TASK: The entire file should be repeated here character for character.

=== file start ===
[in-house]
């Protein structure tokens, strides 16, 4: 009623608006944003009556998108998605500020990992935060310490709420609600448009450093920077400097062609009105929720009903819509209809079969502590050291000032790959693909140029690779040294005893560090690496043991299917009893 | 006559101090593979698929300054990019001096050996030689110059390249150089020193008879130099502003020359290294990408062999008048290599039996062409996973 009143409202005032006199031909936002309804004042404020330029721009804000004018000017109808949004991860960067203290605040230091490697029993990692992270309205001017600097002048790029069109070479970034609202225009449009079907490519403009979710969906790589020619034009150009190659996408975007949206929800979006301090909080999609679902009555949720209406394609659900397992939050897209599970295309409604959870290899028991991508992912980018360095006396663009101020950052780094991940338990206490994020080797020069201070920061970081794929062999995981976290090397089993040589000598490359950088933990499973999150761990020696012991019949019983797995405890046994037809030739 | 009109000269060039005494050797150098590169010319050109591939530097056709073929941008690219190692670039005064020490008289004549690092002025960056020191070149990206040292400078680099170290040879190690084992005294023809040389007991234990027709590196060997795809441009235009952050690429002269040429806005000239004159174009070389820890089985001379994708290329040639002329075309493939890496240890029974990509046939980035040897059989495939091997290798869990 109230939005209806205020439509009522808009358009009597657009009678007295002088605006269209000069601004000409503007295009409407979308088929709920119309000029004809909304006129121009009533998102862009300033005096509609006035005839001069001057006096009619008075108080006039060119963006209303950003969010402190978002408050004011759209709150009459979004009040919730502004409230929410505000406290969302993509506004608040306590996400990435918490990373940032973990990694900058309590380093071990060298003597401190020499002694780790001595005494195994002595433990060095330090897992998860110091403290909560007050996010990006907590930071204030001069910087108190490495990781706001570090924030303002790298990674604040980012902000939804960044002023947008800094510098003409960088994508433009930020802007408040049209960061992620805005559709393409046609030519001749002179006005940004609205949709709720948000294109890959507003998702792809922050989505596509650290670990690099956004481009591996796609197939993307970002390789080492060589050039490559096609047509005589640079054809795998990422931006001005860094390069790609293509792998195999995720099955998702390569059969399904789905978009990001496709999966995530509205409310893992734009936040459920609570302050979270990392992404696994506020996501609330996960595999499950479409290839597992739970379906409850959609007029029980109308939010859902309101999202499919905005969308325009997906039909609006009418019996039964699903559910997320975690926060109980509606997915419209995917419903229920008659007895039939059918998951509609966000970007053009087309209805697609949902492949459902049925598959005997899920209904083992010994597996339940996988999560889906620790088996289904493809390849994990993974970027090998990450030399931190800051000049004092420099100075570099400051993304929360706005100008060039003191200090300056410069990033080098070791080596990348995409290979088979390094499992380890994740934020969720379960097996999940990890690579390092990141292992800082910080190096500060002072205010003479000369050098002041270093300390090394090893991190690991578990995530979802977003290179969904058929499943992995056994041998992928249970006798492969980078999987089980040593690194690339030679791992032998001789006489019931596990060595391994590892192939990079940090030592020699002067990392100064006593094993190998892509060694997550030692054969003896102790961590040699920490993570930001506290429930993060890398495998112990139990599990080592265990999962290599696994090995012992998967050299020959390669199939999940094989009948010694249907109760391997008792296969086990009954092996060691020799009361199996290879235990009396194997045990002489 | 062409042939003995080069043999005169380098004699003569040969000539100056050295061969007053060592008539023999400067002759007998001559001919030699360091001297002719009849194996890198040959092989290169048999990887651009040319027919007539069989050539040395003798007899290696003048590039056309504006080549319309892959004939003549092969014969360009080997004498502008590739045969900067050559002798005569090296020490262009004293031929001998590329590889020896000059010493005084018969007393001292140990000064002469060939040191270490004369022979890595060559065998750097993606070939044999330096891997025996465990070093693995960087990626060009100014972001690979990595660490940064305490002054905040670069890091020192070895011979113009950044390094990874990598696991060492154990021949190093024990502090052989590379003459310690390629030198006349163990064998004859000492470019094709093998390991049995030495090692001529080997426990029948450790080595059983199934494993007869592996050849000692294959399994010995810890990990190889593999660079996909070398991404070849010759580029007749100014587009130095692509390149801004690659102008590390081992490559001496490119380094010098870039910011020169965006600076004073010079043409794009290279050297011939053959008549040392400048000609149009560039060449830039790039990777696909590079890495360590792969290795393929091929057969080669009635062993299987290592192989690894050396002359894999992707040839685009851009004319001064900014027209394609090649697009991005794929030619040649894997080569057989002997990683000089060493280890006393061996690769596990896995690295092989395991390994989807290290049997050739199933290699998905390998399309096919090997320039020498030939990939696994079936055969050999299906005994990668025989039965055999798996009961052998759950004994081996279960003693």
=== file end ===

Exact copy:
[in-house]
């Protein structure tokens, strides 16, 4: 009623608006944003009556998108998605500020990992935060310490709420609600448009450093920077400097062609009105929720009903819509209809079969502590050291000032790959693909140029690779040294005893560090690496043991299917009893 | 006559101090593979698929300054990019001096050996030689110059390249150089020193008879130099502003020359290294990408062999008048290599039996062409996973 009143409202005032006199031909936002309804004042404020330029721009804000004018000017109808949004991860960067203290605040230091490697029993990692992270309205001017600097002048790029069109070479970034609202225009449009079907490519403009979710969906790589020619034009150009190659996408975007949206929800979006301090909080999609679902009555949720209406394609659900397992939050897209599970295309409604959870290899028991991508992912980018360095006396663009101020950052780094991940338990206490994020080797020069201070920061970081794929062999995981976290090397089993040589000598490359950088933990499973999150761990020696012991019949019983797995405890046994037809030739 | 009109000269060039005494050797150098590169010319050109591939530097056709073929941008690219190692670039005064020490008289004549690092002025960056020191070149990206040292400078680099170290040879190690084992005294023809040389007991234990027709590196060997795809441009235009952050690429002269040429806005000239004159174009070389820890089985001379994708290329040639002329075309493939890496240890029974990509046939980035040897059989495939091997290798869990 109230939005209806205020439509009522808009358009009597657009009678007295002088605006269209000069601004000409503007295009409407979308088929709920119309000029004809909304006129121009009533998102862009300033005096509609006035005839001069001057006096009619008075108080006039060119963006209303950003969010402190978002408050004011759209709150009459979004009040919730502004409230929410505000406290969302993509506004608040306590996400990435918490990373940032973990990694900058309590380093071990060298003597401190020499002694780790001595005494195994002595433990060095330090897992998860110091403290909560007050996010990006907590930071204030001069910087108190490495990781706001570090924030303002790298990674604040980012902000939804960044002023947008800094510098003409960088994508433009930020802007408040049209960061992620805005559709393409046609030519001749002179006005940004609205949709709720948000294109890959507003998702792809922050989505596509650290670990690099956004481009591996796609197939993307970002390789080492060589050039490559096609047509005589640079054809795998990422931006001005860094390069790609293509792998195999995720099955998702390569059969399904789905978009990001496709999966995530509205409310893992734009936040459920609570302050979270990392992404696994506020996501609330996960595999499950479409290839597992739970379906409850959609007029029980109308939010859902309101999202499919905005969308325009997906039909609006009418019996039964699903559910997320975690926060109980509606997915419209995917419903229920008659007895039939059918998951509609966000970007053009087309209805697609949902492949459902049925598959005997899920209904083992010994597996339940996988999560889906620790088996289904493809390849994990993974970027090998990450030399931190800051000049004092420099100075570099400051993304929360706005100008060039003191200090300056410069990033080098070791080596990348995409290979088979390094499992380890994740934020969720379960097996999940990890690579390092990141292992800082910080190096500060002072205010003479000369050098002041270093300390090394090893991190690991578990995530979802977003290179969904058929499943992995056994041998992928249970006798492969980078999987089980040593690194690339030679791992032998001789006489019931596990060595391994590892192939990079940090030592020699002067990392100064006593094993190998892509060694997550030692054969003896102790961590040699920490993570930001506290429930993060890398495998112990139990599990080592265990999962290599696994090995012992998967050299020959390669199939999940094989009948010694249907109760391997008792296969086990009954092996060691020799009361199996290879235990009396194997045990002489 | 062409042939003995080069043999005169380098004699003569040969000539100056050295061969007053060592008539023999400067002759007998001559001919030699360091001297002719009849194996890198040959092989290169048999990887651009040319027919007539069989050539040395003798007899290696003048590039056309504006080549319309892959004939003549092969014969360009080997004498502008590739045969900067050559002798005569090296020490262009004293031929001998590329590889020896000059010493005084018969007393001292140990000064002469060939040191270490004369022979890595060559065998750097993606070939044999330096891997025996465990070093693995960087990626060009100014972001690979990595660490940064305490002054905040670069890091020192070895011979113009950044390094990874990598696991060492154990021949190093024990502090052989590379003459310690390629030198006349163990064998004859000492470019094709093998390991049995030495090692001529080997426990029948450790080595059983199934494993007869592996050849000692294959399994010995810890990990190889593999660079996909070398991404070849010759580029007749100014587009130095692509390149801004690659102008590390081992490559001496490119380094010098870039910011020169965006600076004073010079043409794009290279050297011939053959008549040392400048000609149009560039060449830039790039990777696909590079890495360590792969290795393929091929057969080669009635062993299987290592192989690894050396002359894999992707040839685009851009004319001064900014027209394609090649697009991005794929030619040649894997080569057989002997990683000089060493280890006393061996690769596990896995690295092989395991390994989807290290049997050739199933290699998905390998399309096919090997320039020498030939990939696994079936055969050999299906005994990668025989039965055999798996009961052998759950004994081996279960003693």